Career Woman

Avoid burnout: 4 tips to work less and earn more

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When we first jump into starting a business it is easy to get swept up in the passion projects and steam ahead working 100 miles an hour because we are so excited about what we are doing.

But, when the enthusiastic adrenaline wears off and we can look back on our journey with hindsight it is common to weigh up whether our time and effort has been worth it. We then head towards burnout.

We ask ourselves is it sustainable in terms of energy and is our income matching our expectations and forecasts?

To avoid burnout as our businesses grow, we want to be asking ourselves how can we earn more and work less?

So, I want to get personal with you. Are your income streams matching your time and energy output?

This was the question that dawned on me last year and I realised I was working 24/7 in a business where too much of my profits had to be reinvested back into the business just to keep it going.

I didn’t love that.

Replenishing stock levels, creating new designs, manufacturing, importing, shipping costs, the dollar, duty and GST, warehousing, advertising and… everything. It was overwhelming, all these things sucked the life out of my profit, and I was burning myself out in order to produce it.

So, I killed my darlings and sold that business. Not to say it couldn’t be profitable, it just needed a lot more TLC than I was prepared to give it.

Then, it was time to get smart and recalibrate. I started again with a new plan and this is what I implemented to earn more and work less:

1. Establish your income streams

Consider your income streams carefully and stop spending time on what is not bringing in the bacon. And, if you only have one income stream, look at how you can add more passive income streams to your business. For example, when clients choose the same hosting provider as I use, I receive an affiliate commission. This month, that has totalled to an extra $1000 for no extra time on my part, I just see the paypal payment notifications roll in.

However, choose your affiliates wisely and my suggestion is only recommend services that you’ve used and are happy with.

Next, choose what you sell carefully. I am a big fan of digital products or informational services with recurring payments such as a membership module. Simply because those type of products fall into the create-once-sell-multiple-times category. Plus you don’t have to reinvest any profits back into replacing that item.

On the flip side, a physical product needs capital or cash flow to buy upfront, then you need to sell it and then spend more time and money to replenish stock.

 

2. Automate & systemise

This has been an absolute game changer for my business and I estimate it has freed up at least 35% of my time which allows that time to be reinvested into scaling my business, or taking a breather and spending time with my family.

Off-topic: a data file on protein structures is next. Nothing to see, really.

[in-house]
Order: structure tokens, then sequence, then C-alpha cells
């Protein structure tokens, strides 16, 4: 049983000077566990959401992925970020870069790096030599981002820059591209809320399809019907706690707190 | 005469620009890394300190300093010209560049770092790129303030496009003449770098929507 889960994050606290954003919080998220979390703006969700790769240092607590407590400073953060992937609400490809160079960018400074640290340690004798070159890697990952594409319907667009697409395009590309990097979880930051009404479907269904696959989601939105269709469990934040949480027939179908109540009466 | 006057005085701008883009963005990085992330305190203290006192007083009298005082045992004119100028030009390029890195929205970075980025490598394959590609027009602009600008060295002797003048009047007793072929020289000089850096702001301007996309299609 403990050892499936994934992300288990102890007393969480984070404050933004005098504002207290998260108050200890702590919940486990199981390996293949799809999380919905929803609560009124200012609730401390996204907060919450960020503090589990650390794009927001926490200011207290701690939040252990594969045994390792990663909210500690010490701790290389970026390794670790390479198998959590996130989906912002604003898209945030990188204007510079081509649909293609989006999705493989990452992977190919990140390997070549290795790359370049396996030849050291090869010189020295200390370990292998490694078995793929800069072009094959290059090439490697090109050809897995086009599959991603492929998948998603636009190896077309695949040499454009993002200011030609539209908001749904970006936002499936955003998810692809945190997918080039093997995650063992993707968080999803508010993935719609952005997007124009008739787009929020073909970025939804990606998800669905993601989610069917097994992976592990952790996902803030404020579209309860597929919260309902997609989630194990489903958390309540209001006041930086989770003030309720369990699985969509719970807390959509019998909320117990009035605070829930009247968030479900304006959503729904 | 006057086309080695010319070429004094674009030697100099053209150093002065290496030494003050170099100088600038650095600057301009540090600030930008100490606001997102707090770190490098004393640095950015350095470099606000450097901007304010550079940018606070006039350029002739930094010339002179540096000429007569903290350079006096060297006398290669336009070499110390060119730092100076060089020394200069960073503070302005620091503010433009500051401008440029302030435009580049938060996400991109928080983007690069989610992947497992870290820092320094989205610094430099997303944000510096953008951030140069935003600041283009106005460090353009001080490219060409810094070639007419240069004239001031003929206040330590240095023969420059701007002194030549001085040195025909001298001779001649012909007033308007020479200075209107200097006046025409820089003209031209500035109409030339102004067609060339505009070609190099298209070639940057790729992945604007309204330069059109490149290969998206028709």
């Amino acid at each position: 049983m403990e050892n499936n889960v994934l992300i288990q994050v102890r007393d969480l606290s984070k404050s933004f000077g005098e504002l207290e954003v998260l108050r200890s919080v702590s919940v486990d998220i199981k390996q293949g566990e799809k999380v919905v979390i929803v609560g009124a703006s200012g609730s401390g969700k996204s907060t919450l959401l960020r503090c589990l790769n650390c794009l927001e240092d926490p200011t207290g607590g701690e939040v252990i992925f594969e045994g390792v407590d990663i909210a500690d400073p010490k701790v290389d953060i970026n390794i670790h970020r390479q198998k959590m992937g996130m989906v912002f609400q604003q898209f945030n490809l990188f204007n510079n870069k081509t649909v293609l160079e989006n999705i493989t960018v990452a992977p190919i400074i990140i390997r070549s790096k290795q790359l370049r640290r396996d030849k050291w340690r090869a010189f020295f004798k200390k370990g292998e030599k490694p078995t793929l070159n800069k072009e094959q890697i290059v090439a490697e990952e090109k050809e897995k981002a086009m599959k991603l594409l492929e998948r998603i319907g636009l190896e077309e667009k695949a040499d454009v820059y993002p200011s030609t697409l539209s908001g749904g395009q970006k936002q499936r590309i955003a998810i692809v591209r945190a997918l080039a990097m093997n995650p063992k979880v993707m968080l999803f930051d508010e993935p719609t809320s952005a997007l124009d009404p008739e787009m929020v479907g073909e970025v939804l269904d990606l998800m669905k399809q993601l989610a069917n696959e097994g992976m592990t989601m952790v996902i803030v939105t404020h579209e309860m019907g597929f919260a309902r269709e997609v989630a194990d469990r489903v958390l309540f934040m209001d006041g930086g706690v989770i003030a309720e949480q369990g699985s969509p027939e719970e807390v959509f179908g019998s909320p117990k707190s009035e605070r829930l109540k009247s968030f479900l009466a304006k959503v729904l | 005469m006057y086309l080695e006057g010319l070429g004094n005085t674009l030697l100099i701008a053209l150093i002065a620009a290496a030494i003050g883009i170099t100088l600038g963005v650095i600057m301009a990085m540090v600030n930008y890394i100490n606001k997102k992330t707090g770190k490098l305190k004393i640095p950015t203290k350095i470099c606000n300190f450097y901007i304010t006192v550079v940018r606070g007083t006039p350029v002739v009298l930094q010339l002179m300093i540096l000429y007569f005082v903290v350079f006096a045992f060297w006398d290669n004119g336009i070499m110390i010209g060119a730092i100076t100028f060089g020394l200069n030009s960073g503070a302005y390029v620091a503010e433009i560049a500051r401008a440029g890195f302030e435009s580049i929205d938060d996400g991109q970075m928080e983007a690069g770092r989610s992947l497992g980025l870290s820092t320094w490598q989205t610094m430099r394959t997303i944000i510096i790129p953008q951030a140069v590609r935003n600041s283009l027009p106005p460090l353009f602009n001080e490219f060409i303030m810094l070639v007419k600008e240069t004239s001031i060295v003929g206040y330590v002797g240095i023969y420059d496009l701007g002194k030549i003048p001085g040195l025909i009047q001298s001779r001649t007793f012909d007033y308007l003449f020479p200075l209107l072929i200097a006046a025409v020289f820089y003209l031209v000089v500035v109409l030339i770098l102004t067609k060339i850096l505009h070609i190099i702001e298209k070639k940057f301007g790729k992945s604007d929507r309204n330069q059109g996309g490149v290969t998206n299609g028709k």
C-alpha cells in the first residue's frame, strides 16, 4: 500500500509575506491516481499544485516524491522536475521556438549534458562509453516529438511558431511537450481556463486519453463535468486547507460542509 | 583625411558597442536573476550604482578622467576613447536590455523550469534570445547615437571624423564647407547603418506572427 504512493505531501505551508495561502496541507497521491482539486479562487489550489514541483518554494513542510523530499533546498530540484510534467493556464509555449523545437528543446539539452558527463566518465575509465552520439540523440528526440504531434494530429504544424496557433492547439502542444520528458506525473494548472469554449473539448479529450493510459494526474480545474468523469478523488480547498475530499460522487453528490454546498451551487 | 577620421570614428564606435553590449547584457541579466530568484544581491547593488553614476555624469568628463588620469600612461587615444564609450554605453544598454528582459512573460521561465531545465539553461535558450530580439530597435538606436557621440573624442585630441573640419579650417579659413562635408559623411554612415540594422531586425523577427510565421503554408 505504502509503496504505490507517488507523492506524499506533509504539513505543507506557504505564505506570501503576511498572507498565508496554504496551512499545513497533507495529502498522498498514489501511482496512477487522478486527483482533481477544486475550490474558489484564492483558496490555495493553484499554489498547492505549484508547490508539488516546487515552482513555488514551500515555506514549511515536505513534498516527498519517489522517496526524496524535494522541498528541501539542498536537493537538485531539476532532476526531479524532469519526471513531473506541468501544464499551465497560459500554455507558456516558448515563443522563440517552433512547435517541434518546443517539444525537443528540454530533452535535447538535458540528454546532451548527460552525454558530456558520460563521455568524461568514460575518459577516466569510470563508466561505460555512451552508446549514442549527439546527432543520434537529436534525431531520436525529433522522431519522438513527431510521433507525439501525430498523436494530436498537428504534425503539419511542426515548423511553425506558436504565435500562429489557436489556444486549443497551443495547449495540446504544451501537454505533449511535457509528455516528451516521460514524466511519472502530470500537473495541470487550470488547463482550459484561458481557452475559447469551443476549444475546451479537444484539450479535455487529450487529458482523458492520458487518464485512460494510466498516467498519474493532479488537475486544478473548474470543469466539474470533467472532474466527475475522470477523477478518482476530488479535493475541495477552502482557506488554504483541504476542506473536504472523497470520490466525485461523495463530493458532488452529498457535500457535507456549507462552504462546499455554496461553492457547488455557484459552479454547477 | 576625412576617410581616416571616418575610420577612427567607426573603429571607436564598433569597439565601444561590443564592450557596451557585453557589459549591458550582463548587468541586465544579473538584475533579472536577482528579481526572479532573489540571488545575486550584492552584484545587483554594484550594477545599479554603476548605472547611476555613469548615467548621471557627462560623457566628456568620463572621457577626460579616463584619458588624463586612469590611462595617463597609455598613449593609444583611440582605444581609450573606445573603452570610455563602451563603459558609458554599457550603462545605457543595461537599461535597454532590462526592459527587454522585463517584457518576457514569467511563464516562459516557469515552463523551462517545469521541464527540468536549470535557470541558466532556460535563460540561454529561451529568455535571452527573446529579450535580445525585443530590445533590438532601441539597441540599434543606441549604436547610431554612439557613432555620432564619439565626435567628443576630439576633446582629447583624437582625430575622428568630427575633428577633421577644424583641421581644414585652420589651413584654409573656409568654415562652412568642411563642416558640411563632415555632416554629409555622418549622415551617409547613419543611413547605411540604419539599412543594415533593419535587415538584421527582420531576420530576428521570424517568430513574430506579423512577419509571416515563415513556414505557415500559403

All the products I offer have been streamlined to an inch of their life and I have a system for any new team member to follow so I don’t need to repeat myself each time. We use a Facebook group to communicate which means new members to the team can see and learn from previous conversations, questions and answers.

Funnels are my friend and I have whole email sequences setup that I monitor daily and cut in when I need to send personalised replies. I can view and moderate stats which allows me to be ever perfecting my engagement levels and conversions.

I even automate tasks in my everyday life such as bills, I pay them automatically every month, school fees are paid in one go instead of every term, and food we always buy gets automatically ordered and delivered every week.

 

3. Outsource like a ninja

Let your inner control freak go and delegate. This was a hard one for me to do, but again it was a game changer.

I have 3 project coordinators that run all my jobs while I am on the frontline looking after clients and generating new business. To say that I am in love with them for the time they have created for me would be an understatement.

With websites like Upwork, Fiverr, Etsy and Freelancer outsourcing can be cost effective and work incredibly well. You do need to sort the wheat from the chaff and be wary of anything that seems to good to be true. Cull anyone who requires micro managing as otherwise, it defeats the purpose and can cost you even more time.

 

4. The 80/20 rule is the new black

This ingenuous production hack was picked up from Tim Ferriss, author of the Four Hour Work Week.

Apply the 80/20 principle to a few areas and ask yourself what are the 20% of customers/products/distributors that are producing 80% of the profit?

For example, when I asked myself ‘Where are the areas I am making the most impact with my my audience?’ I could easily see that my Facebook group trumped everything else. So, now I spend the majority of my time there offering support, advice, tips and just engaging with people. Growing this group also moved up higher on my priority list when I discovered this as well.

Then we do the less common; we apply 80/20 to the negative: what are the 20% of activities and people that consume 80% of your time? Once you’ve established what they are, it is time to say #byefalisha

Keep everything as simple and streamlined as possible and eliminate anything that does not serve you.

About Natasha Stewart

Natasha Stewart is the founder Business Jump. Natasha helps other women start their online business so they can find the same freedom and profit she has found. .Click here to download a list of Natasha’s favourite business tools and resources to help grow your business and join her mastermind Facebook group.

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